We papered the end wall and ceiling in the pattern, and repeated it in the bedspread and curtains. The plaid’s neutral colors and white background help tone down the room’s intense color.
3) The room for a young teenager
For a young teen, we switched to a mix of bright colors and striped accents. We included all the primary colors, plus green on two walls.
This time, we papered only the end wall, hanging the stripes horizontally to coordinate with the cabinets and to make the room seem wider than it actually is. Matching striped fabric appears on the bed and curtain trim.
High-gloss enamel on the door and furniture shines up the paint-box color scheme, while white ceiling and accents provide the necessary balance.
Small bedroom idea: Shag carpet & platforms (1976)
Cutting across from door to window, the “upper level” offers space to sleep and study, and leaves the rest of the room wide open for dressing, play and everything else.
The platform is 14 inches high, with three drawers built into the top riser. The mattress and box spring rest in a box on casters that can be pulled out to make the bed. The design of the desk, window seat and headboard are easily adapted to any room — just plan their sizes and locations around the window.
The angular cabinet at the foot of the bed is bonus storage and can be fitted with shelves or used as a hanging space.
Everything here is plywood. Use a lower grade for the carpeted platform, and a top grade for the built-ins so you can get the smooth glossy finish. Add an acrylic sheet to the desk top to protect the work surface.
Split-level systems to make your bedroom work better (1976)
Fun furniture for kids’ rooms: Drop-down desk (1976)
Handsome paneling covers both walls and built-ins in this use-every-inch bedroom. Its biggest asset is the hinged, plywood-backed panel that swings down over the bed to form a king-size work surface.
Magnetic catches hold the panel up. When it’s down for action, it rests on cleats at the head and foot of the bed.
Turn your room on. (1970)
Sitting room. Living room. Dressing room. Study. Your bedroom has to be all these things and more. So the patterns that you choose have to say, in no uncertain terms, exactly who you are.
Royal Family can help. Bright and wild coordinates in silky smooth, no-iron sheets of cotton and polyester. Extra soft bedspreads. And thick, rich cotton towels.
Several styles. Designed exclusively for you by Cannon. Doing its best to widen the generation gap.
Cannon Great Day (bedding) in old gold, celestial blue, fudge brown.
A dashing red, white and blue room (1970)
Hickory, dickory, dock. Watch for bedtime by a dashing red clock. (Tick off the hours — see the wallpaper ticking along.) Won’t you feel pampered, sleeping in a serene white four-poster that’s sheeted and pillowed in blossomy blue?
You’ll be guarded, too, by a gingham dog and a calico cat. (They’re really postcards you can mat and frame with this room in view.)
Other traditional touches: the gold-trimmed table, the Jack-be-nimble candlestick lamp, a braided rug. Combine the lot and what have you got? A storybook room for tomorrow.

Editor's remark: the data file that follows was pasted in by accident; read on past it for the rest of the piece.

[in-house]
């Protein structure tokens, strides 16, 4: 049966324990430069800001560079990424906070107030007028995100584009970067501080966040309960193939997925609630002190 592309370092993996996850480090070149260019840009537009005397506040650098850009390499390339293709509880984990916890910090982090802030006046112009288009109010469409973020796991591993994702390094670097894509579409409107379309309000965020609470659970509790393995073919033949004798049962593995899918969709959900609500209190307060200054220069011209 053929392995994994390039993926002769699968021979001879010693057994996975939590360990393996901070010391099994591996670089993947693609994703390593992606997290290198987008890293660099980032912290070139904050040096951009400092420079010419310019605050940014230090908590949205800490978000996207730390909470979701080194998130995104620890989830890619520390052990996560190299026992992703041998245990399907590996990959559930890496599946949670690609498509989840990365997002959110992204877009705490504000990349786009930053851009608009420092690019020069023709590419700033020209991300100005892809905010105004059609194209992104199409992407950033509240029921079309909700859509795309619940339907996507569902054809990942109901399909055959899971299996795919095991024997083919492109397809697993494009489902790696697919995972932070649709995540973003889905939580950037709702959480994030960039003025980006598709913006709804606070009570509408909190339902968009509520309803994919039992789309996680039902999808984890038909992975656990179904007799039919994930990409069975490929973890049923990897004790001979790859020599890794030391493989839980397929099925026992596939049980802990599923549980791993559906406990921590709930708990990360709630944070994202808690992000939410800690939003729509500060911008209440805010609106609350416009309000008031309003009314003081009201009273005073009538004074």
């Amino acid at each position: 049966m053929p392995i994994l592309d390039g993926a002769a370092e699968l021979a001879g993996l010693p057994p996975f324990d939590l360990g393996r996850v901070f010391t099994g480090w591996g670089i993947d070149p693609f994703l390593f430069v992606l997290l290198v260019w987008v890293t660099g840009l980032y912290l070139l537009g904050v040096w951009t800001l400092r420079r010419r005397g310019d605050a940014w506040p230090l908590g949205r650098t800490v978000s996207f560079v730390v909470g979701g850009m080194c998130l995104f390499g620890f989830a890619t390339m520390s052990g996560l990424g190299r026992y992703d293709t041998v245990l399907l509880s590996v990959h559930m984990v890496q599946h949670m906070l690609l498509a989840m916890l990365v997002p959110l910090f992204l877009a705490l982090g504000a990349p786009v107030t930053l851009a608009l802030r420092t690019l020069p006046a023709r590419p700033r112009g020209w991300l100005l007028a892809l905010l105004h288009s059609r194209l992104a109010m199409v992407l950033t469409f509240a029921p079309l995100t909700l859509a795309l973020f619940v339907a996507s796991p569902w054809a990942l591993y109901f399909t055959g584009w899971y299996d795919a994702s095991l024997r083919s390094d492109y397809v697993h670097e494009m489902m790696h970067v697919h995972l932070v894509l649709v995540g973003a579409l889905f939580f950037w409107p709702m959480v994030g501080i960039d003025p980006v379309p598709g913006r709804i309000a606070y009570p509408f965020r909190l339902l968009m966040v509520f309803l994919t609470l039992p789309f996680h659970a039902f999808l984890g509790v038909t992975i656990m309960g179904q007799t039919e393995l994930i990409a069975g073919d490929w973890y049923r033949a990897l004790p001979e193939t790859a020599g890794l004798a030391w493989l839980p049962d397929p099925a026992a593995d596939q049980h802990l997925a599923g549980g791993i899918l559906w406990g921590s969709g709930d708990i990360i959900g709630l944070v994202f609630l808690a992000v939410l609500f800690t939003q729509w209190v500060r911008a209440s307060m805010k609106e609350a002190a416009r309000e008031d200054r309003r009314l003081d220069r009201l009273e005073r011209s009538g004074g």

This setting’s perfection for a pastoral Goldilocks. (1970)
What fun to drop off to sleep counting sheep (or bears) in a bower of flowers! It’s always tulip-time here under a soft-quilted coverlet and headboard slipcover.
Tulips grow anew on the dust ruffle and ring-around table skirt. A night light beams yellow on your pillow and sheets — part solid, part printed. Neat!
For a feeling of being outdoors in a meadow, gaze at the caned wallpaper green as a leafy tree. Now think of the present where all this is possible — aren’t you glad you’re you?
Pink retro bedroom with floral canopy bed and curtains (1971)
“It’s an old custom — pink for girls and blue for boys — and in our family, it still works. Pink is feminine like my six-year-old daughter.”
A Florida mother backs up her statement by pointing to the bedroom she planned for her child.
The room has all the sentimental charm of an old-fashioned valentine. Pink and red floral fabric was lavished on walls, windows and the canopied alcove, which holds a snow-white wicker bed. Bright red in the rug, coverlet and painted desk serves to perk up the pink.
Pink retro bedroom with Bohemian vintage style (1970)
Fresh & bright, green plays throughout in this 1970s bedroom
Bright yellow bedroom decor for a girl’s room (1979)
Stanley presents furniture for Miss Carrie Leonard, Elkhart, Indiana
That’s our Carrie! Tomboy, little girl, sophisticated young lady, all in one.
I’m sure Stanley designed Colleen just for her. The little flower accents make it so lovely and feminine, yet it’s practical, too.
There’s a big selection or reasonable prices, so we could do her room just right. Tops that resist scratching and stains. And wonderful ideas like the big storage drawers under the bed… perfect for blankets out-of-season clothes, and Carrie’s rock collection.
Over the bed, a beautiful canopy makes it snug and kind of private. Carrie wanted grown-up furniture. I wonted furniture that would grow up with Carrie. And Stanley heard us.
Vintage bedroom decor: Ruffled pale yellow soft furnishings with a sturdy four-poster bed
Fabric-filled ribbony retro kids’ bedroom decor in yellow and blue (1973)
NOW SEE THIS: See 70 beautiful vintage canopy beds from the 1970s